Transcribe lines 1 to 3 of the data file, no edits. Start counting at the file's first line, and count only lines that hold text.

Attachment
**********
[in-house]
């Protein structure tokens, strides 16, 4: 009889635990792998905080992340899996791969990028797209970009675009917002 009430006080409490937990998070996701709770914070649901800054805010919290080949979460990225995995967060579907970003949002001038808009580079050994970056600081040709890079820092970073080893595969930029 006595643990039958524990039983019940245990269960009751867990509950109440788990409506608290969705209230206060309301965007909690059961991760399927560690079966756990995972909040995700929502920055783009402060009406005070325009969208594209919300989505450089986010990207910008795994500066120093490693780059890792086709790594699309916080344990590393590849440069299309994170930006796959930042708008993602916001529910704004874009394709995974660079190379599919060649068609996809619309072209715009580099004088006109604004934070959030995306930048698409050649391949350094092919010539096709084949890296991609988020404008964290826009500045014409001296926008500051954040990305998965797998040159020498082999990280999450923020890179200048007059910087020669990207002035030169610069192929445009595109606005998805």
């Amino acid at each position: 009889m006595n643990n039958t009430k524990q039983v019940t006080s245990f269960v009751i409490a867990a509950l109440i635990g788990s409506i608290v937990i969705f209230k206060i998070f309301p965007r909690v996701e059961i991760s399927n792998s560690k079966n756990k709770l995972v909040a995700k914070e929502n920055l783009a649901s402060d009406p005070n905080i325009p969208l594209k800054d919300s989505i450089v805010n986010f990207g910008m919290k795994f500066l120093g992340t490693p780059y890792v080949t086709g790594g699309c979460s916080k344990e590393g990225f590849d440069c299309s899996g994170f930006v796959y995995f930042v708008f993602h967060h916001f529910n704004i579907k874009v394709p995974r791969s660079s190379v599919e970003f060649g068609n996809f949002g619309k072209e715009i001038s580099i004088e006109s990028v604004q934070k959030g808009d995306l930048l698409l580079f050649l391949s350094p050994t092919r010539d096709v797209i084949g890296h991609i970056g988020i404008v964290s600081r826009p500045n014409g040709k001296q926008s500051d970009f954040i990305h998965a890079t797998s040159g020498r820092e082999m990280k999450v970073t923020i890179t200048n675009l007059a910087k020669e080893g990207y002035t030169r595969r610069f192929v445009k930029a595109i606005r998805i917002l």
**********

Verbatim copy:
[in-house]
């Protein structure tokens, strides 16, 4: 009889635990792998905080992340899996791969990028797209970009675009917002 009430006080409490937990998070996701709770914070649901800054805010919290080949979460990225995995967060579907970003949002001038808009580079050994970056600081040709890079820092970073080893595969930029 006595643990039958524990039983019940245990269960009751867990509950109440788990409506608290969705209230206060309301965007909690059961991760399927560690079966756990995972909040995700929502920055783009402060009406005070325009969208594209919300989505450089986010990207910008795994500066120093490693780059890792086709790594699309916080344990590393590849440069299309994170930006796959930042708008993602916001529910704004874009394709995974660079190379599919060649068609996809619309072209715009580099004088006109604004934070959030995306930048698409050649391949350094092919010539096709084949890296991609988020404008964290826009500045014409001296926008500051954040990305998965797998040159020498082999990280999450923020890179200048007059910087020669990207002035030169610069192929445009595109606005998805």
């Amino acid at each position: 009889m006595n643990n039958t009430k524990q039983v019940t006080s245990f269960v009751i409490a867990a509950l109440i635990g788990s409506i608290v937990i969705f209230k206060i998070f309301p965007r909690v996701e059961i991760s399927n792998s560690k079966n756990k709770l995972v909040a995700k914070e929502n920055l783009a649901s402060d009406p005070n905080i325009p969208l594209k800054d919300s989505i450089v805010n986010f990207g910008m919290k795994f500066l120093g992340t490693p780059y890792v080949t086709g790594g699309c979460s916080k344990e590393g990225f590849d440069c299309s899996g994170f930006v796959y995995f930042v708008f993602h967060h916001f529910n704004i579907k874009v394709p995974r791969s660079s190379v599919e970003f060649g068609n996809f949002g619309k072209e715009i001038s580099i004088e006109s990028v604004q934070k959030g808009d995306l930048l698409l580079f050649l391949s350094p050994t092919r010539d096709v797209i084949g890296h991609i970056g988020i404008v964290s600081r826009p500045n014409g040709k001296q926008s500051d970009f954040i990305h998965a890079t797998s040159g020498r820092e082999m990280k999450v970073t923020i890179t200048n675009l007059a910087k020669e080893g990207y002035t030169r595969r610069f192929v445009k930029a595109i606005r998805i917002l």